Order of Malta

Order of Malta, American Association

St. Bernadette Ministry

Fostering Dignity in the Elderly, Frail, Sick, and Terminally Ill

 A Christian Response to the Culture of Death, Physician Assisted Suicide and Euthanasia, Loss of Dignity and Denial of Personhood

“Life is a Gift, a Symphony to be Celebrated and Shared”


The St. Bernadette Ministry’s focus is to serve those who are near or at the end of life, the frail elderly living in nursing homes or at home, individuals who are experiencing loss of dignity, or those whose life is nearing sunset. It is a Christian response to the culture of death, physician assisted suicide and euthanasia, loss of dignity and denial of personhood. As a ministry specifically for the sick, we serve those who are terminally ill, in particular our malades, malades-in-spirit, and our members.

The Work

Everyone has a beautiful story to tell and to share in the preciousness of passing on wisdom. My Life Story: A Legacy Project is a way to remember and be remembered, it’s one’s important moments, a history as an autobiographical poem in prose in the storyteller’s own words. This, as a legacy document, is for them to share with and leave for their family and friends.

Background & History

This Biographical Legacy Project of the American Association of the Order of Malta is based on two programs. One is the clinical model developed by Dr. Harvey Chochinov’s Dignity Therapy which is now used to give patients in hospices and in hospitals who are on palliative care the opportunity to talk about their lives and preserve their history.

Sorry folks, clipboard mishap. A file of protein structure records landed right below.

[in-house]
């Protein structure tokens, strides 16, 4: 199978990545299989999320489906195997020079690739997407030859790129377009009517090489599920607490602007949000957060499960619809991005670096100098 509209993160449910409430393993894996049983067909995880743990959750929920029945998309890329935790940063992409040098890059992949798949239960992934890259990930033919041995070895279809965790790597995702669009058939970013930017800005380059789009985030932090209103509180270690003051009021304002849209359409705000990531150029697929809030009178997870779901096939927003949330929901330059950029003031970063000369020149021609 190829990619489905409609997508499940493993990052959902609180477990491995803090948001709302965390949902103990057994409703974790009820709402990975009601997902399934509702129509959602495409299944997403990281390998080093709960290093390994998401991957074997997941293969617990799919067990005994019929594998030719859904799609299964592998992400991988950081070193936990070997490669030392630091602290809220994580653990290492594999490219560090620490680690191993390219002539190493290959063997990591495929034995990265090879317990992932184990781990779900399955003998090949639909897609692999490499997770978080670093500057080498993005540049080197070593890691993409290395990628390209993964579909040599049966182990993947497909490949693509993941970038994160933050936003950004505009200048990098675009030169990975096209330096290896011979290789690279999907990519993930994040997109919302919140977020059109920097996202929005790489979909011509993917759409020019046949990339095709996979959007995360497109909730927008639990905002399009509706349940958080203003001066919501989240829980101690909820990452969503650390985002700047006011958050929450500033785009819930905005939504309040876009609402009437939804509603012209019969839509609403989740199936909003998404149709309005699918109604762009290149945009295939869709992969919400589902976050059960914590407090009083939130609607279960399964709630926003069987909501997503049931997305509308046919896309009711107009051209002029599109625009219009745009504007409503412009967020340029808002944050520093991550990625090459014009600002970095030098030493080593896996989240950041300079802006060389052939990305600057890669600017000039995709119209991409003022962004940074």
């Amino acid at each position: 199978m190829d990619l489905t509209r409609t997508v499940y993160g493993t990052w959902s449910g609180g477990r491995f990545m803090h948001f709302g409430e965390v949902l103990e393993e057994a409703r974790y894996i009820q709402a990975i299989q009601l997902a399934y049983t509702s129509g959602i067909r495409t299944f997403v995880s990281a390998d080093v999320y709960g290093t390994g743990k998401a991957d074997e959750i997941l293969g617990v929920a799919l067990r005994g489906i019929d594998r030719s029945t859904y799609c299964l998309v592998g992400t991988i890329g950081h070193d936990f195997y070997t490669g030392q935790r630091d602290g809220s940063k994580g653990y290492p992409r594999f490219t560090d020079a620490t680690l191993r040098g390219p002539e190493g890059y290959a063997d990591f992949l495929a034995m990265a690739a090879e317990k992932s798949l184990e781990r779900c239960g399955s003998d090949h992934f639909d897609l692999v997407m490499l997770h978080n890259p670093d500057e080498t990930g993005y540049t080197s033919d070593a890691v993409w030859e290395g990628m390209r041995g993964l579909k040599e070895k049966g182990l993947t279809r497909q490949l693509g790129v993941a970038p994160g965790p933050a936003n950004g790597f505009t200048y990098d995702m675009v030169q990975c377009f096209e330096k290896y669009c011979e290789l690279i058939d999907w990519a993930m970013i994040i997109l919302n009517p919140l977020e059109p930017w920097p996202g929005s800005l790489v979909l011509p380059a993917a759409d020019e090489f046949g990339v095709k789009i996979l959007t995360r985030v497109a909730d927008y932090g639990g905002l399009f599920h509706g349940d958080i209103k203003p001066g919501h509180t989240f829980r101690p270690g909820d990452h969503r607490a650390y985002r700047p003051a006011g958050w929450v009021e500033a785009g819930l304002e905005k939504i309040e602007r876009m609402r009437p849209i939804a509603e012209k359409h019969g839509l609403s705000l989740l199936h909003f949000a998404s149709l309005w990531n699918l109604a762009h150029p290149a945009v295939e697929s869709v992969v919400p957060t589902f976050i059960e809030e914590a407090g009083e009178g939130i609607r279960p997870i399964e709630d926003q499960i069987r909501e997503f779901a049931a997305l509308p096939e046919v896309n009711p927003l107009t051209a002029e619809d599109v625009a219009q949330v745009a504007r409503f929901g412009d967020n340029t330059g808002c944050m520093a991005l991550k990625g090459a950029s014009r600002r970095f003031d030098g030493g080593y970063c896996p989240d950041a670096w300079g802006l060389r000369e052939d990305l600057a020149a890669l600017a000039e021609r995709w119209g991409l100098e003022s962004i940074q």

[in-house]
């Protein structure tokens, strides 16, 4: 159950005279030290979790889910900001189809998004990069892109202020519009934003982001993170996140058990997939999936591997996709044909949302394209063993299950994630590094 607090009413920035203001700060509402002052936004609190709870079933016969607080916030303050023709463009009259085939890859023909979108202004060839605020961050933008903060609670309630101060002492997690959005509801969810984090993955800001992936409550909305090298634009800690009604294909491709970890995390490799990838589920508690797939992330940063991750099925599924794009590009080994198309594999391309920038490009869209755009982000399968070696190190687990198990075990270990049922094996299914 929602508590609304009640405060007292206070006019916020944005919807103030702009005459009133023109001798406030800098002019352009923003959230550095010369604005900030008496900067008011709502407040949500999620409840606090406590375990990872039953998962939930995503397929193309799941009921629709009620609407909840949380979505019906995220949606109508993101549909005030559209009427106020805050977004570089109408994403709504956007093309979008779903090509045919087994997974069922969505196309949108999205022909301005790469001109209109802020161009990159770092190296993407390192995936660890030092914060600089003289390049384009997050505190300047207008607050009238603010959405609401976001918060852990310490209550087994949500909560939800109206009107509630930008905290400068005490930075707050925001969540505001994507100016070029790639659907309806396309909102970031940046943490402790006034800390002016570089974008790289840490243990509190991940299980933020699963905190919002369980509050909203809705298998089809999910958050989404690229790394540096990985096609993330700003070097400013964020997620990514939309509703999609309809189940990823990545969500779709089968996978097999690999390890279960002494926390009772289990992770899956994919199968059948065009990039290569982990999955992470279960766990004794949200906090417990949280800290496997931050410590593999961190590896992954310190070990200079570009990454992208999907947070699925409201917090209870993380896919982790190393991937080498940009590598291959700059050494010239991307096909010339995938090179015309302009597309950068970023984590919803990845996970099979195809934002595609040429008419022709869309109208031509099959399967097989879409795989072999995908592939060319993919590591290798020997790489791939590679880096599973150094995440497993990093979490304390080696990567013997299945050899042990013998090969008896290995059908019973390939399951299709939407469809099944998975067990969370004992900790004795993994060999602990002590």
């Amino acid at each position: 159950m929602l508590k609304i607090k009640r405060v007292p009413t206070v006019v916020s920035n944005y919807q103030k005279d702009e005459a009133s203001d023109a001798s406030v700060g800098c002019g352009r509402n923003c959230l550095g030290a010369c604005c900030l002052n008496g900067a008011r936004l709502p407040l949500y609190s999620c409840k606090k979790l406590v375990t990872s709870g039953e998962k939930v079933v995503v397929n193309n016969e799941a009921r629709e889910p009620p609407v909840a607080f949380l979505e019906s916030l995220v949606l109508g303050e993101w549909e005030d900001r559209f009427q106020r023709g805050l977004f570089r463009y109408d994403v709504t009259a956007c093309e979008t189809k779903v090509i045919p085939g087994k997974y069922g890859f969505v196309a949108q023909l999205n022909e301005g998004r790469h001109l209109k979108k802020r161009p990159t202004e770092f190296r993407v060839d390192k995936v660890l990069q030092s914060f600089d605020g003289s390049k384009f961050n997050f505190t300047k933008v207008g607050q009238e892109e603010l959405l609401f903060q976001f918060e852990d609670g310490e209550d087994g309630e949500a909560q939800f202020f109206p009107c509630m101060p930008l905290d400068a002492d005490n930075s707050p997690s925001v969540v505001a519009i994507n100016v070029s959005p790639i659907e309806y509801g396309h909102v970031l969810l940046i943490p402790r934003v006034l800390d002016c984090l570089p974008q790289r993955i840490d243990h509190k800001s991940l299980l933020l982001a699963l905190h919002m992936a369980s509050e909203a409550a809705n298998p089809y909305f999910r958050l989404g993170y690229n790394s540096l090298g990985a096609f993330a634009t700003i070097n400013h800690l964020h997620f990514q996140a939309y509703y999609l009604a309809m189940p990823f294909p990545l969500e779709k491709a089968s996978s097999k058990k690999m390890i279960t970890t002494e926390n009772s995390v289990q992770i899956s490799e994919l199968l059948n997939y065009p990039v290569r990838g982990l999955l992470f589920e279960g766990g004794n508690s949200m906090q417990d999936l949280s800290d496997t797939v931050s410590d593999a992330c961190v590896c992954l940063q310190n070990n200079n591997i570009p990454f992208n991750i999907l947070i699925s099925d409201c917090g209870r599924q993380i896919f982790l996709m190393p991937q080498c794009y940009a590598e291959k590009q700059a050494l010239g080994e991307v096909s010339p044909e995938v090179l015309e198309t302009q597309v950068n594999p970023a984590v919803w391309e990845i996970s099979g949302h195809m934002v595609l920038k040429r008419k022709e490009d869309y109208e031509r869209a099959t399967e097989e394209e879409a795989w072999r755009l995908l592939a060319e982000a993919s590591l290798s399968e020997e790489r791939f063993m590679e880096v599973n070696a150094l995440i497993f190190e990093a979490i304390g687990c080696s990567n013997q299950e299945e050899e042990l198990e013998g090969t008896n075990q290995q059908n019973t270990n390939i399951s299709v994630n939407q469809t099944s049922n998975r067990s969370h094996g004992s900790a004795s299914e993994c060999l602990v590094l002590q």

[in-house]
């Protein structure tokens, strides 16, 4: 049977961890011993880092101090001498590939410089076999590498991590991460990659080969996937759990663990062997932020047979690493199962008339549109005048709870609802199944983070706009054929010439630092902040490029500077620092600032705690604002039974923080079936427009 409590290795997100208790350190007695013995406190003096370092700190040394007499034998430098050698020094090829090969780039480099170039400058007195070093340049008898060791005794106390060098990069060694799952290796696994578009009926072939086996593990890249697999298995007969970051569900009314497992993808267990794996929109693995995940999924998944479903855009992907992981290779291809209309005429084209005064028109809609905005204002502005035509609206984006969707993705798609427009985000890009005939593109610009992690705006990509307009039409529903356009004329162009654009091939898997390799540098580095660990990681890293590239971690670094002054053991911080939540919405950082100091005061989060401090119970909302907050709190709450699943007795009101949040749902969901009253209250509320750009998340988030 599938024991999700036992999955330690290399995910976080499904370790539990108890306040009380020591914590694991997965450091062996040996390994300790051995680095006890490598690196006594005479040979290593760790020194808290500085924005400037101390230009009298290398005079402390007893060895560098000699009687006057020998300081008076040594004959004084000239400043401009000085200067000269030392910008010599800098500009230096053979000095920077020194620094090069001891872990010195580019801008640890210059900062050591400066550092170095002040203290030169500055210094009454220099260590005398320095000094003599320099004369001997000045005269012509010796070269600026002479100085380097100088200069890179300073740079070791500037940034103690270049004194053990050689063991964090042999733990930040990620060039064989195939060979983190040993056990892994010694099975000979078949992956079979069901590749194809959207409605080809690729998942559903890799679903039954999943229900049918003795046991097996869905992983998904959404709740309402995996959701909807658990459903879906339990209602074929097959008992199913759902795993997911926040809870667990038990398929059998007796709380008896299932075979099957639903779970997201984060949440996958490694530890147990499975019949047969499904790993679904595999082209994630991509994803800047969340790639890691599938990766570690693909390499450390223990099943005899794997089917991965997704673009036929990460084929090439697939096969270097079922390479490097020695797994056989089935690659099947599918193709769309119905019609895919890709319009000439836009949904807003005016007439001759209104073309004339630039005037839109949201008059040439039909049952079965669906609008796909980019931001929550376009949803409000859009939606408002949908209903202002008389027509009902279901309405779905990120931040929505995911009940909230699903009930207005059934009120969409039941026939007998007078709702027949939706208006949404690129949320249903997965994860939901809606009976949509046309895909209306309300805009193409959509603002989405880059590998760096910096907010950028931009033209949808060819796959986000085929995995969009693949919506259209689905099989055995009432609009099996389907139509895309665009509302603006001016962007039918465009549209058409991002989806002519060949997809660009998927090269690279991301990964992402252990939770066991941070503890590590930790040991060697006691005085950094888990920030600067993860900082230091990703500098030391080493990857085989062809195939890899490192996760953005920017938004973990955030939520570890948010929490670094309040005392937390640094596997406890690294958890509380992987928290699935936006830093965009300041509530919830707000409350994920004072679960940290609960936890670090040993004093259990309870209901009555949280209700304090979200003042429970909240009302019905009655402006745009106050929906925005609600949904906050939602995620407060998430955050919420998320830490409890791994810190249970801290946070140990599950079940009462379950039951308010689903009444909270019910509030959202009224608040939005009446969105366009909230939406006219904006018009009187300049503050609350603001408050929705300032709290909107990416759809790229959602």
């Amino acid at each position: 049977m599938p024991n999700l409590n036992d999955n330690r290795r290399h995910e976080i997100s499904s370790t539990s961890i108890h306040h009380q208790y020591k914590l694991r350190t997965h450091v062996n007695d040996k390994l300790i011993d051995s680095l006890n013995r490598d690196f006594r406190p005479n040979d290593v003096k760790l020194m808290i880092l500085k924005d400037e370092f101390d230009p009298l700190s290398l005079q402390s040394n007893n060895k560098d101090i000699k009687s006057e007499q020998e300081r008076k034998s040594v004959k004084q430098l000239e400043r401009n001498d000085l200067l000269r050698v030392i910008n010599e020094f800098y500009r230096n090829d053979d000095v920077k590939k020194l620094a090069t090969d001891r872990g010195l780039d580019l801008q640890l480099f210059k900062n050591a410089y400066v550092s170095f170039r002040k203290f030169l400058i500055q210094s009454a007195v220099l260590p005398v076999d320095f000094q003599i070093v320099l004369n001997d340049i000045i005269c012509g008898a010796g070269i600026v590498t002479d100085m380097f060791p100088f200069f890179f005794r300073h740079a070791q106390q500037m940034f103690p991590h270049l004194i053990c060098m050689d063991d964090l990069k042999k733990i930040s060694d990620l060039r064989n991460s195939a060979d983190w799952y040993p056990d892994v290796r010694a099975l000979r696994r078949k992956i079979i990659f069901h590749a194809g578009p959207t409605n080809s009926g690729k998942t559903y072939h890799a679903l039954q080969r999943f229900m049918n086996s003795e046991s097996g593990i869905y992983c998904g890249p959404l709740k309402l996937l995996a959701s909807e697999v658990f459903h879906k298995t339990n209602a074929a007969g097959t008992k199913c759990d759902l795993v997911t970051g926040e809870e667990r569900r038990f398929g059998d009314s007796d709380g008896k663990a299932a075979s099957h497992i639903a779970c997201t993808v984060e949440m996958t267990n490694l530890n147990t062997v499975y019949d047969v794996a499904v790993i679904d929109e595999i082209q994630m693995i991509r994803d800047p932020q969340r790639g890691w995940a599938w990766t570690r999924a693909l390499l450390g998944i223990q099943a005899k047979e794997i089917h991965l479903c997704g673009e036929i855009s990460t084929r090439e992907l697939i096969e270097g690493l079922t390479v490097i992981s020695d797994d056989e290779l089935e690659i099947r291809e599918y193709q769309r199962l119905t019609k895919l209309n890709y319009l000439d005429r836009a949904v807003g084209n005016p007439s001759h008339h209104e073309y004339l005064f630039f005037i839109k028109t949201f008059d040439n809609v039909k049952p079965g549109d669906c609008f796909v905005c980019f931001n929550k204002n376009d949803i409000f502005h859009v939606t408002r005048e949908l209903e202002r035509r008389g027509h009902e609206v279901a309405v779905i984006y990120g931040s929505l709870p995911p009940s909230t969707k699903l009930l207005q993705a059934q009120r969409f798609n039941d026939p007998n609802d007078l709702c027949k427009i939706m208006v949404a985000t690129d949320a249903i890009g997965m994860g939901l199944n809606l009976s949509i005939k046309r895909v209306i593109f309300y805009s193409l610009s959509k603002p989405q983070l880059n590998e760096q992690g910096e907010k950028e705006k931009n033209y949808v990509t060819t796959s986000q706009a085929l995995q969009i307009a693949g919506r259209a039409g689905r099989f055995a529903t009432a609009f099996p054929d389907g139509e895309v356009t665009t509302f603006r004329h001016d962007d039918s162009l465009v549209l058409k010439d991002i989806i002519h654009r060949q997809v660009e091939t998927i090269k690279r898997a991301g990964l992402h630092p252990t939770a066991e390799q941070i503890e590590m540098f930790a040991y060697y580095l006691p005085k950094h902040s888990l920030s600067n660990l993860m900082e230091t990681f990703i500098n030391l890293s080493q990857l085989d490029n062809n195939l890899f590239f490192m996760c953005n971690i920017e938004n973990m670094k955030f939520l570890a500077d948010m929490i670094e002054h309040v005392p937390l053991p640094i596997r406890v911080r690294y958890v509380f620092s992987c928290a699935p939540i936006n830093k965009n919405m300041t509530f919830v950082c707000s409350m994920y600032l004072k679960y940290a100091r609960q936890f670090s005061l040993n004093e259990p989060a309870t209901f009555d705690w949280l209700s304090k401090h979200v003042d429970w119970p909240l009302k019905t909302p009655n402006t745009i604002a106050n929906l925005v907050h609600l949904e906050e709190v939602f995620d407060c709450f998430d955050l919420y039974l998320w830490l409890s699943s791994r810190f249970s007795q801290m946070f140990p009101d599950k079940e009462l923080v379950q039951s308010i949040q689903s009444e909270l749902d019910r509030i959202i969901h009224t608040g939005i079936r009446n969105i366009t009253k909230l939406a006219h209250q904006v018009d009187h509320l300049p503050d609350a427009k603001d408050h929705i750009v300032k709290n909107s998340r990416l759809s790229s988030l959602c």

The second model is from the Eastern Palliative Care, which is a partnership between Outer East Palliative Care Service, Order of Malta and St. Vincent’s Hospital in Melbourne Australia offering home-based integrative palliative care. Their volunteer services include, yet are not limited to, companionship, respite, transportation, and the Biography Project.


Research with terminally ill patients showed that one’s sense of dignity literally made the difference between one’s desire to live or die. In areas where physician-assisted suicide was legal, the loss of dignity was more than any other reason to die, while pain was only 5%.

Order of Malta

American Association, U.S.A
St. Patrick’s Cathedral Parish House
14 E 51st Street
New York, NY 10022
(212) 371-1522